A week of mixed signals

  • Letters
  • Sunday, 02 Apr 2006


DATUK Nik Abdul Aziz Nik Mat was a picture of protocol as he accompanied the Sultan of Kelantan when the latter made the royal rounds at his birthday garden party. 

But the Kelantan Mentri Besar's ceremonial black jubah lent him a rather severe and solemn air amid the light-hearted mood in the palace grounds. 

ROYAL PRESENCE: Kelantan Mentri Besar Nik Aziz greeting the Sultan during the royal birthday celebrations. - Bernamapic

Nik Aziz kept a few steps behind the sovereign who wore a gorgeous, sky-blue songket outfit with matching head dress. 

When the Tuanku paused to shake hands with Datuk Husam Musa, Nik Aziz allowed himself a small smile before he also congratulated Husam with a simple “Tahniah!”  

BLUE-EYED BOY: Husam is regarded as the leading choice to be Mentri Besar after Nik Aziz.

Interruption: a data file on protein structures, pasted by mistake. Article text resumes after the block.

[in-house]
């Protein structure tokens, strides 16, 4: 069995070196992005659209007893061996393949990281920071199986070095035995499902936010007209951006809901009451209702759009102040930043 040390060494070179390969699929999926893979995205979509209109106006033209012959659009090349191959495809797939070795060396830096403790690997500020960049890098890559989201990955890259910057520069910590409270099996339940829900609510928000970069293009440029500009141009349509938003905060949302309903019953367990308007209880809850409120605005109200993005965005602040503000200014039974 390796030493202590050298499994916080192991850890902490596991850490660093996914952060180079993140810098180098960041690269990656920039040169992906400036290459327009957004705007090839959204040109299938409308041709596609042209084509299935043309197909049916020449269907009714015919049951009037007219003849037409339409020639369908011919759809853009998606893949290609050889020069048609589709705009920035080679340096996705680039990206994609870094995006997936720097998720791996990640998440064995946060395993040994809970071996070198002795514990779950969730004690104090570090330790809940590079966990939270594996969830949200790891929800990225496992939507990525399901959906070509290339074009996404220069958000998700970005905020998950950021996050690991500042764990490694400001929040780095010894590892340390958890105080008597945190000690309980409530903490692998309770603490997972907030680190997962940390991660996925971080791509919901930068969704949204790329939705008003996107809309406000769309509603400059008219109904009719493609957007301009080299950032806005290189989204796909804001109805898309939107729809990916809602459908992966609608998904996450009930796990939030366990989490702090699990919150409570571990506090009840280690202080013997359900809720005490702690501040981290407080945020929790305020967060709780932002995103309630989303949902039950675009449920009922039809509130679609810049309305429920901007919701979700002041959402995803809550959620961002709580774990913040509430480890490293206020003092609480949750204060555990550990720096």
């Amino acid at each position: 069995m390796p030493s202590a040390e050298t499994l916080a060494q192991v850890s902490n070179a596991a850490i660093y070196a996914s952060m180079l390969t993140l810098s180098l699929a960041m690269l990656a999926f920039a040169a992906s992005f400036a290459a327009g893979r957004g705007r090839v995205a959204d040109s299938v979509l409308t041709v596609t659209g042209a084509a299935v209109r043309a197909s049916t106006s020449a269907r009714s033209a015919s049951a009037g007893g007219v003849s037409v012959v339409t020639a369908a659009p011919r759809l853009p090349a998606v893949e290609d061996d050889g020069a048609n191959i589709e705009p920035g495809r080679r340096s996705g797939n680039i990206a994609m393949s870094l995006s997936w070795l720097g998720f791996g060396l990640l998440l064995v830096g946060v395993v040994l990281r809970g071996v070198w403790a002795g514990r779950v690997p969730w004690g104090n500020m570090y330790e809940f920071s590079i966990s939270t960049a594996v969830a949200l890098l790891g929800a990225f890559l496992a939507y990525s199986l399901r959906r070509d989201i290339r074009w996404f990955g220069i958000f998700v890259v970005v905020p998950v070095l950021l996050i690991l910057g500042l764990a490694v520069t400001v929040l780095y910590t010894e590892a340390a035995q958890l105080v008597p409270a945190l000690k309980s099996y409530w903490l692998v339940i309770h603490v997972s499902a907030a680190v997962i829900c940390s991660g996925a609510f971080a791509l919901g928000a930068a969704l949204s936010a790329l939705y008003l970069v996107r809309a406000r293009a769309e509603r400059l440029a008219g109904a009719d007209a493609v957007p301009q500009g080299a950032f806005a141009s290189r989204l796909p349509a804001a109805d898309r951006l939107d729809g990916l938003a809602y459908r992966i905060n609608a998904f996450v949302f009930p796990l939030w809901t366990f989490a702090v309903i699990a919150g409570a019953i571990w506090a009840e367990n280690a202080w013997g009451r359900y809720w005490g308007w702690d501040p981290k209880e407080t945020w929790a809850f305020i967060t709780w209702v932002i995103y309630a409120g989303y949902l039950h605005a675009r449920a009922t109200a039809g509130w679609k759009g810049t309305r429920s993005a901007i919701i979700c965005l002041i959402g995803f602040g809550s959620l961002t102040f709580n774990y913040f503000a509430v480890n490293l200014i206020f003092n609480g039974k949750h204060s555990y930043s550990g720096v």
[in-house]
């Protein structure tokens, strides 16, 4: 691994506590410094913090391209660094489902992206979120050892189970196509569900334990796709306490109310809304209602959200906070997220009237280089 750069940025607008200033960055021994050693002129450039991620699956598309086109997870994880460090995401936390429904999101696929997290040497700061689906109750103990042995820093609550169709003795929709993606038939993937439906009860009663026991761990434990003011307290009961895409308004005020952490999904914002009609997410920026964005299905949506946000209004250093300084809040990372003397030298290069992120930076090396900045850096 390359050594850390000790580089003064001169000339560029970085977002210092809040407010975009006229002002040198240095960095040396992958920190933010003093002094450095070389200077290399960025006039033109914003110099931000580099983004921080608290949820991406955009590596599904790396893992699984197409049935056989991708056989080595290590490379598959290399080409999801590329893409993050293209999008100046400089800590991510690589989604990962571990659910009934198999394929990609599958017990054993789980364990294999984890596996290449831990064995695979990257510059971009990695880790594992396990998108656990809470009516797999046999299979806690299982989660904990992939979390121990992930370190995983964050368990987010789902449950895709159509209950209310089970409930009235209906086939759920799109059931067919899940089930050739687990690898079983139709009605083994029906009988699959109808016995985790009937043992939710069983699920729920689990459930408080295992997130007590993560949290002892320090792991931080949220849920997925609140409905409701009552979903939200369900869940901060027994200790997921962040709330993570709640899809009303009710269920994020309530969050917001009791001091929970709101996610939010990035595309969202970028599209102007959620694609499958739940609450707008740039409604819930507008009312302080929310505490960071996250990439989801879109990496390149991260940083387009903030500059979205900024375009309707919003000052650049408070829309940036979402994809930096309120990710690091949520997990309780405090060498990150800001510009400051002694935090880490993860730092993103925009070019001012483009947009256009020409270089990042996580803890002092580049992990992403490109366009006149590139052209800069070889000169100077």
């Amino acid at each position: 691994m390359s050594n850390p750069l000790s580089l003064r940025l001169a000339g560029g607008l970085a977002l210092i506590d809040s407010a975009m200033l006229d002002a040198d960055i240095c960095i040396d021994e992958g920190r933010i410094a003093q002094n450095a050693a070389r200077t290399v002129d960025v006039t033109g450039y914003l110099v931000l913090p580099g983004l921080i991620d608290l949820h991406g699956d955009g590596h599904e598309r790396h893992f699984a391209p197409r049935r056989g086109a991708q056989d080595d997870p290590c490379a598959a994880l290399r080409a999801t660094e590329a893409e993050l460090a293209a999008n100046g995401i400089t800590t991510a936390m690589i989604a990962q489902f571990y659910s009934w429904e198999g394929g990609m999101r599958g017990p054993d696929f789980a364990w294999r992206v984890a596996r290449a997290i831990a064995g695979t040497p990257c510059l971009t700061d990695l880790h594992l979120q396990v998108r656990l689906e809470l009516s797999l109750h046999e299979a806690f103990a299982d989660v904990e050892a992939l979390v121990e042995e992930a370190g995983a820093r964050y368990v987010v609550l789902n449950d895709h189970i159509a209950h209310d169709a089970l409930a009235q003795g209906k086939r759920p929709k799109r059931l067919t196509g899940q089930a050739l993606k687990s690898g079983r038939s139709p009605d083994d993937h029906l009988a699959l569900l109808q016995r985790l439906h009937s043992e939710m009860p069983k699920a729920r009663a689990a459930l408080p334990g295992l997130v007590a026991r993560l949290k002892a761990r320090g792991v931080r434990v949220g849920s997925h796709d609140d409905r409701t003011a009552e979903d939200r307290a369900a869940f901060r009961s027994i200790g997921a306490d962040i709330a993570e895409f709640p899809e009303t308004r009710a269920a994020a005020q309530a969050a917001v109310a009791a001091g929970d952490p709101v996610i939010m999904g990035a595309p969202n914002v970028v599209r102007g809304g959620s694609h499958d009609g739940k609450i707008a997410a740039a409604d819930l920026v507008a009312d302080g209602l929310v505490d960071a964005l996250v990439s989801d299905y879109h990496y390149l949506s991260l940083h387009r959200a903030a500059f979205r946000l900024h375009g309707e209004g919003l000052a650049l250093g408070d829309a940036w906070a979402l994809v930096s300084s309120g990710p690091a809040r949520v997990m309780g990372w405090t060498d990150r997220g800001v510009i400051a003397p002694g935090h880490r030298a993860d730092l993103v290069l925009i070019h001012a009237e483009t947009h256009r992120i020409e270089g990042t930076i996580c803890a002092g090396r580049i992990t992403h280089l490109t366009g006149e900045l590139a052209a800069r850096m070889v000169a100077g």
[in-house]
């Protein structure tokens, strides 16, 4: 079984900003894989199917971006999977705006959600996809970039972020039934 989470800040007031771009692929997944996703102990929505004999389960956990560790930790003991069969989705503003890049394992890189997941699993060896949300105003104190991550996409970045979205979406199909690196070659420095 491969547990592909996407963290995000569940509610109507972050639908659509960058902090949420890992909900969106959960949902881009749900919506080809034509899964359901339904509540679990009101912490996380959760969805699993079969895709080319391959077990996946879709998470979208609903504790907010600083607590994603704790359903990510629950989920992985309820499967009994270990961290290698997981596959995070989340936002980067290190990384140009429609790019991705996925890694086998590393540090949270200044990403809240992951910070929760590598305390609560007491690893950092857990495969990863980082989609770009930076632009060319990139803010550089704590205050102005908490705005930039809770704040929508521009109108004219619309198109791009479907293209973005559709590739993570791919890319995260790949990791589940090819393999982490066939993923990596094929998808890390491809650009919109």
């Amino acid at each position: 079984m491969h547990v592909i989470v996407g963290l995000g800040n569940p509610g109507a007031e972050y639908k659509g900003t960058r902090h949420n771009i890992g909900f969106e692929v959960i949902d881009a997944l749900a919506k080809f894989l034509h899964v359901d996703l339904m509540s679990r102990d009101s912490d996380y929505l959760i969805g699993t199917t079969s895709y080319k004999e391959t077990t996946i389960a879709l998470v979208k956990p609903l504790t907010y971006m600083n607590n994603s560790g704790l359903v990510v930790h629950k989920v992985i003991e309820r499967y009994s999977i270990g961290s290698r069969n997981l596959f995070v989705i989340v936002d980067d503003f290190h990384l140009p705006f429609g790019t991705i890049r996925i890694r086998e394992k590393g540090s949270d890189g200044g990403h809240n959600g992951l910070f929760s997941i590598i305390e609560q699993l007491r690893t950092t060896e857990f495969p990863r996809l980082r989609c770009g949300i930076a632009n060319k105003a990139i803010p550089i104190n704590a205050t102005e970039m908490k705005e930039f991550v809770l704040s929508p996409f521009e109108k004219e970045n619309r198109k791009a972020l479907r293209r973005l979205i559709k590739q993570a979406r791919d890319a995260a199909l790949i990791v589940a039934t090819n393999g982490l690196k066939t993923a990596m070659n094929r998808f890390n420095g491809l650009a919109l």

Just hours earlier, Husam had been conferred a Datukship by the Sultan in conjunction with his 56th birthday. 

And despite the sparse exchange between Nik Aziz and Husam, it is no secret that the elderly PAS leader was really pleased about the younger man's new title. 

It is also no secret that Nik Aziz sees Husam as Mentri Besar material. 

Given that, the title of Datuk for this rising star in PAS assumes a certain significance in the eyes of onlookers. 

A title from the sovereign is an important gesture of royal acknowledgement for one's contribution and status. 

“It means that Tuanku accepts him,” said a Kelantan professional with close links to PAS. 

The Palace is above politics, as they like to say, but Kelantanese are such political creatures that there are few events in the state that they do not connect to politics. 

Besides, the air is thick with talk of a snap state election. 

Almost everything assumes a political connotation, real or imagined.